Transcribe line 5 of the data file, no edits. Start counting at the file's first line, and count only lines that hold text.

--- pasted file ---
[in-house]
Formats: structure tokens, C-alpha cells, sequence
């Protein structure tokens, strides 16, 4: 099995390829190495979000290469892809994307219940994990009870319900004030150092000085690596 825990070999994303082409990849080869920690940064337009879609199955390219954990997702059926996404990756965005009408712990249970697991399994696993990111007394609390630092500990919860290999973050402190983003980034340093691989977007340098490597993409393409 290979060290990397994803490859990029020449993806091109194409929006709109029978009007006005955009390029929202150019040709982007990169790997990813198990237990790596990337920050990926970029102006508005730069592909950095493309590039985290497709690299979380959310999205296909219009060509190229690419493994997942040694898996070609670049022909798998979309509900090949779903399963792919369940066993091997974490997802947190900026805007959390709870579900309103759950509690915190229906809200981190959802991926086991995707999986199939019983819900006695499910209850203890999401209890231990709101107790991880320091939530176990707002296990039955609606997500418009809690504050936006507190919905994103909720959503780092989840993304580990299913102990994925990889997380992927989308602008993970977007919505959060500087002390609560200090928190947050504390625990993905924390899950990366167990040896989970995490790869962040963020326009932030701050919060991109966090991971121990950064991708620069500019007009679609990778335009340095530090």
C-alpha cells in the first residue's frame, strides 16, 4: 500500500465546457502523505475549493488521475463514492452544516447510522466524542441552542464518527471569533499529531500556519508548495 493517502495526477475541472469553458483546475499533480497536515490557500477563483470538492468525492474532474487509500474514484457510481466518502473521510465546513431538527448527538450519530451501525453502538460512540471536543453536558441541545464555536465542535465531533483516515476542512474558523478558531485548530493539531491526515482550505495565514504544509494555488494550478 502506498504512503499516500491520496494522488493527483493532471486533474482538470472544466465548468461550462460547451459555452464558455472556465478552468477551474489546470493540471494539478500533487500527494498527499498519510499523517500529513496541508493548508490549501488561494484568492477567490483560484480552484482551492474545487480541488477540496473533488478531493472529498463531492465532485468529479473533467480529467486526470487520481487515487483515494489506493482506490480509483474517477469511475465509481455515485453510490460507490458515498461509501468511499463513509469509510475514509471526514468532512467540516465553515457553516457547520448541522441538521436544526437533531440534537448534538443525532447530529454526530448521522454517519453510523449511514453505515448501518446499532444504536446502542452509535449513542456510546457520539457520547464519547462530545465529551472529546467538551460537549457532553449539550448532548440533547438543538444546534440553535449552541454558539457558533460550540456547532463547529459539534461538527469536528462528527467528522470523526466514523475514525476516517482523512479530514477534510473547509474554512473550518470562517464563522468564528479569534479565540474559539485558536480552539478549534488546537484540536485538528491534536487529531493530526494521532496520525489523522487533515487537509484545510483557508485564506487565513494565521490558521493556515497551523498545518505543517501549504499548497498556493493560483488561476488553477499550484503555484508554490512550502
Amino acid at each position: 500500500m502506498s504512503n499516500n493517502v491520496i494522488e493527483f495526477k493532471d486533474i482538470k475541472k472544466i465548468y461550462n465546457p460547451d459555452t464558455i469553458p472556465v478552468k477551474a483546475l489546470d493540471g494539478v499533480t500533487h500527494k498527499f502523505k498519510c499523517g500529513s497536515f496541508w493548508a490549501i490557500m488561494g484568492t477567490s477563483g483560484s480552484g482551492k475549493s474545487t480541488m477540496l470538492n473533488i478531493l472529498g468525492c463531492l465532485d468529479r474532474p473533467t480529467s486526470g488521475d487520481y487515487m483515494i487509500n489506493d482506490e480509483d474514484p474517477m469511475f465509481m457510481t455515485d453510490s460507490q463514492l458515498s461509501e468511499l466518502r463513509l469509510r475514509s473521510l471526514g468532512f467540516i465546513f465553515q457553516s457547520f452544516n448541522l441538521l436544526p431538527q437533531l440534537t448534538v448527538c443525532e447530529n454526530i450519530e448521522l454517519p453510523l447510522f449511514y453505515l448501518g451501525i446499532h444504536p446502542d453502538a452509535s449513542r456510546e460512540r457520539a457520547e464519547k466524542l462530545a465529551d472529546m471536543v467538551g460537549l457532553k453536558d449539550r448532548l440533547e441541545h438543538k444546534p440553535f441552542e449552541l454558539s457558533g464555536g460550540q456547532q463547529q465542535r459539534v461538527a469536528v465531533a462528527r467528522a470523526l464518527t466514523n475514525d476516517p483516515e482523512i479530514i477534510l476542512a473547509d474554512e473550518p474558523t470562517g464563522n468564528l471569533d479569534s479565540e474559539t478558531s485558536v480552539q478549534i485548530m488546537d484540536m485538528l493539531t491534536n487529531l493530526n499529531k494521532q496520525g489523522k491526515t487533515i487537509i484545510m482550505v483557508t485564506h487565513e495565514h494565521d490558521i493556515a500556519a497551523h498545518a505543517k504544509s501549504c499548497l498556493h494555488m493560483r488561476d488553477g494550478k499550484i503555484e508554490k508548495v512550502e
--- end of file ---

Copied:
Amino acid at each position: 500500500m502506498s504512503n499516500n493517502v491520496i494522488e493527483f495526477k493532471d486533474i482538470k475541472k472544466i465548468y461550462n465546457p460547451d459555452t464558455i469553458p472556465v478552468k477551474a483546475l489546470d493540471g494539478v499533480t500533487h500527494k498527499f502523505k498519510c499523517g500529513s497536515f496541508w493548508a490549501i490557500m488561494g484568492t477567490s477563483g483560484s480552484g482551492k475549493s474545487t480541488m477540496l470538492n473533488i478531493l472529498g468525492c463531492l465532485d468529479r474532474p473533467t480529467s486526470g488521475d487520481y487515487m483515494i487509500n489506493d482506490e480509483d474514484p474517477m469511475f465509481m457510481t455515485d453510490s460507490q463514492l458515498s461509501e468511499l466518502r463513509l469509510r475514509s473521510l471526514g468532512f467540516i465546513f465553515q457553516s457547520f452544516n448541522l441538521l436544526p431538527q437533531l440534537t448534538v448527538c443525532e447530529n454526530i450519530e448521522l454517519p453510523l447510522f449511514y453505515l448501518g451501525i446499532h444504536p446502542d453502538a452509535s449513542r456510546e460512540r457520539a457520547e464519547k466524542l462530545a465529551d472529546m471536543v467538551g460537549l457532553k453536558d449539550r448532548l440533547e441541545h438543538k444546534p440553535f441552542e449552541l454558539s457558533g464555536g460550540q456547532q463547529q465542535r459539534v461538527a469536528v465531533a462528527r467528522a470523526l464518527t466514523n475514525d476516517p483516515e482523512i479530514i477534510l476542512a473547509d474554512e473550518p474558523t470562517g464563522n468564528l471569533d479569534s479565540e474559539t478558531s485558536v480552539q478549534i485548530m488546537d484540536m485538528l493539531t491534536n487529531l493530526n499529531k494521532q496520525g489523522k491526515t487533515i487537509i484545510m482550505v483557508t485564506h487565513e495565514h494565521d490558521i493556515a500556519a497551523h498545518a505543517k504544509s501549504c499548497l498556493h494555488m493560483r488561476d488553477g494550478k499550484i503555484e508554490k508548495v512550502e